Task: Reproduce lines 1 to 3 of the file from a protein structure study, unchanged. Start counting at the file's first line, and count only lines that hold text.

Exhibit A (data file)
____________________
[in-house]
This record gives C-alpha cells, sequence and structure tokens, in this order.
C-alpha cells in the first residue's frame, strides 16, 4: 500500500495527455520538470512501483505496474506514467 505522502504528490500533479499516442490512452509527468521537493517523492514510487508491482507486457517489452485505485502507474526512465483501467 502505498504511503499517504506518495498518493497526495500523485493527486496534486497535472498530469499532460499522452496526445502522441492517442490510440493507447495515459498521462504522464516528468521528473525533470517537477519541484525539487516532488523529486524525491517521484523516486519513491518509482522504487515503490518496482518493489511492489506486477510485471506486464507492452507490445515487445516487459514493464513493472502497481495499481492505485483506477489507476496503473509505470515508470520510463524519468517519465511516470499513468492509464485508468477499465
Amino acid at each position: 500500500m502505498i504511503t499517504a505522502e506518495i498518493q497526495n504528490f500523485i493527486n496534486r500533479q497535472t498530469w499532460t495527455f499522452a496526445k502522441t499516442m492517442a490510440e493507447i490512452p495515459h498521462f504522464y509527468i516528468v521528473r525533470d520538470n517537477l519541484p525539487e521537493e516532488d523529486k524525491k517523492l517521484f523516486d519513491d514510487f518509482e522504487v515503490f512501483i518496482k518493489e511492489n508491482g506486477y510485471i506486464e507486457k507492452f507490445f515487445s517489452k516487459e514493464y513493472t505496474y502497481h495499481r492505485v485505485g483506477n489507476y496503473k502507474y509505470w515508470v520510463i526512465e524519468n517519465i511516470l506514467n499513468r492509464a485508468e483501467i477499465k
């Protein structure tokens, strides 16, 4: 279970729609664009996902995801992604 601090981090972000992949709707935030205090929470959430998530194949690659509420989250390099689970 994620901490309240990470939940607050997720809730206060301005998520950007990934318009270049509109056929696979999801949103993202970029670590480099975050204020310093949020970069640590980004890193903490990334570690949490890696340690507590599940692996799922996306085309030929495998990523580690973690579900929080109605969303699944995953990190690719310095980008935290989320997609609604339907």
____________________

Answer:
[in-house]
This record gives C-alpha cells, sequence and structure tokens, in this order.
C-alpha cells in the first residue's frame, strides 16, 4: 500500500495527455520538470512501483505496474506514467 505522502504528490500533479499516442490512452509527468521537493517523492514510487508491482507486457517489452485505485502507474526512465483501467 502505498504511503499517504506518495498518493497526495500523485493527486496534486497535472498530469499532460499522452496526445502522441492517442490510440493507447495515459498521462504522464516528468521528473525533470517537477519541484525539487516532488523529486524525491517521484523516486519513491518509482522504487515503490518496482518493489511492489506486477510485471506486464507492452507490445515487445516487459514493464513493472502497481495499481492505485483506477489507476496503473509505470515508470520510463524519468517519465511516470499513468492509464485508468477499465